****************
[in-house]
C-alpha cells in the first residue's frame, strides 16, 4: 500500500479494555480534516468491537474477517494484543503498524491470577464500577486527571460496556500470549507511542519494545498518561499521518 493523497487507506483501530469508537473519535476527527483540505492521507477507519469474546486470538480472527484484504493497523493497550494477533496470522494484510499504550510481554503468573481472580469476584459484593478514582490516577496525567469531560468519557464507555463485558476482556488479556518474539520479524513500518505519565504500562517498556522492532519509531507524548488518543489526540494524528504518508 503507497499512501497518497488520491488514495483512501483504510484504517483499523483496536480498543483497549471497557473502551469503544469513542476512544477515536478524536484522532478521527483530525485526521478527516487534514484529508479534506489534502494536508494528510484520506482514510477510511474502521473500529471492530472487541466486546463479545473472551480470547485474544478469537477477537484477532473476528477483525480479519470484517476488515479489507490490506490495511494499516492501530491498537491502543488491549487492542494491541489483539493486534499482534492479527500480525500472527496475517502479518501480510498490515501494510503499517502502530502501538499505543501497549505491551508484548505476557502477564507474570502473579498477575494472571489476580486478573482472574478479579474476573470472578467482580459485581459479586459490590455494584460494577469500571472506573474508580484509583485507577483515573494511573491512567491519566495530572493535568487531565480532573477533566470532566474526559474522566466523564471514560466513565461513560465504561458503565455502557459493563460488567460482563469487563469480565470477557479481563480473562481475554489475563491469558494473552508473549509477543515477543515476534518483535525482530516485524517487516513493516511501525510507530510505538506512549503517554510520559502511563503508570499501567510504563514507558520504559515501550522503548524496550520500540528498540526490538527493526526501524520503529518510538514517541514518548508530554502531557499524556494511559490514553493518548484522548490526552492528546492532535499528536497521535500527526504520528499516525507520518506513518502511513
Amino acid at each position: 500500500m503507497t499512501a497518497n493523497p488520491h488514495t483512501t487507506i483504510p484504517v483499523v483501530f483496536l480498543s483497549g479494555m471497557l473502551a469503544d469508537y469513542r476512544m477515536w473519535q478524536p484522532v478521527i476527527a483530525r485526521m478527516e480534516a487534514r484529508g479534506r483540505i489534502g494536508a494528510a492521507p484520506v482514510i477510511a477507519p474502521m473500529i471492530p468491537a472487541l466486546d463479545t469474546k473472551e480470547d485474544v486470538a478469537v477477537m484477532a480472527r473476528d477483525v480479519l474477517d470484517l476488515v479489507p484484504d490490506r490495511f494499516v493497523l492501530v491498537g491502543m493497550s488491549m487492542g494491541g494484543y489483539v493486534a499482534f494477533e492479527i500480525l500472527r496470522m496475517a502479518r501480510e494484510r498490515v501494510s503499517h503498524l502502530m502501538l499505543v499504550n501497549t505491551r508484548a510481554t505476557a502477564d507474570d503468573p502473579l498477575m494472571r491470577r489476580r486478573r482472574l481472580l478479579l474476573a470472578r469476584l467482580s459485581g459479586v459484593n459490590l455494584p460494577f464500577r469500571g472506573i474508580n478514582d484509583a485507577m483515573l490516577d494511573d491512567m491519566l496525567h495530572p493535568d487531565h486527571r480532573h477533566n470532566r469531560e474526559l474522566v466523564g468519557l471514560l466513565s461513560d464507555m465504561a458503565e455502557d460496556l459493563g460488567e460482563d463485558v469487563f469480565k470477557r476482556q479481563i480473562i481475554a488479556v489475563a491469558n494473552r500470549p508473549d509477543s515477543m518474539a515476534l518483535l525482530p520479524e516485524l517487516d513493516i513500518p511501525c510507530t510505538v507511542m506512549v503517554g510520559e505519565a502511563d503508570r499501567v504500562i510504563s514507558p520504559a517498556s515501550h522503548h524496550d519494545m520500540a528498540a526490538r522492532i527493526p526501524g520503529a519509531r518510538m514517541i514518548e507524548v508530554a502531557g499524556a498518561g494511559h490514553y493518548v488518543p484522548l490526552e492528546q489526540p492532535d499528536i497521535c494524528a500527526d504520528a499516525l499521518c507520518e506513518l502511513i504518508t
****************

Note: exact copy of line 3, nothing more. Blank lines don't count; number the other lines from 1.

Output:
Amino acid at each position: 500500500m503507497t499512501a497518497n493523497p488520491h488514495t483512501t487507506i483504510p484504517v483499523v483501530f483496536l480498543s483497549g479494555m471497557l473502551a469503544d469508537y469513542r476512544m477515536w473519535q478524536p484522532v478521527i476527527a483530525r485526521m478527516e480534516a487534514r484529508g479534506r483540505i489534502g494536508a494528510a492521507p484520506v482514510i477510511a477507519p474502521m473500529i471492530p468491537a472487541l466486546d463479545t469474546k473472551e480470547d485474544v486470538a478469537v477477537m484477532a480472527r473476528d477483525v480479519l474477517d470484517l476488515v479489507p484484504d490490506r490495511f494499516v493497523l492501530v491498537g491502543m493497550s488491549m487492542g494491541g494484543y489483539v493486534a499482534f494477533e492479527i500480525l500472527r496470522m496475517a502479518r501480510e494484510r498490515v501494510s503499517h503498524l502502530m502501538l499505543v499504550n501497549t505491551r508484548a510481554t505476557a502477564d507474570d503468573p502473579l498477575m494472571r491470577r489476580r486478573r482472574l481472580l478479579l474476573a470472578r469476584l467482580s459485581g459479586v459484593n459490590l455494584p460494577f464500577r469500571g472506573i474508580n478514582d484509583a485507577m483515573l490516577d494511573d491512567m491519566l496525567h495530572p493535568d487531565h486527571r480532573h477533566n470532566r469531560e474526559l474522566v466523564g468519557l471514560l466513565s461513560d464507555m465504561a458503565e455502557d460496556l459493563g460488567e460482563d463485558v469487563f469480565k470477557r476482556q479481563i480473562i481475554a488479556v489475563a491469558n494473552r500470549p508473549d509477543s515477543m518474539a515476534l518483535l525482530p520479524e516485524l517487516d513493516i513500518p511501525c510507530t510505538v507511542m506512549v503517554g510520559e505519565a502511563d503508570r499501567v504500562i510504563s514507558p520504559a517498556s515501550h522503548h524496550d519494545m520500540a528498540a526490538r522492532i527493526p526501524g520503529a519509531r518510538m514517541i514518548e507524548v508530554a502531557g499524556a498518561g494511559h490514553y493518548v488518543p484522548l490526552e492528546q489526540p492532535d499528536i497521535c494524528a500527526d504520528a499516525l499521518c507520518e506513518l502511513i504518508t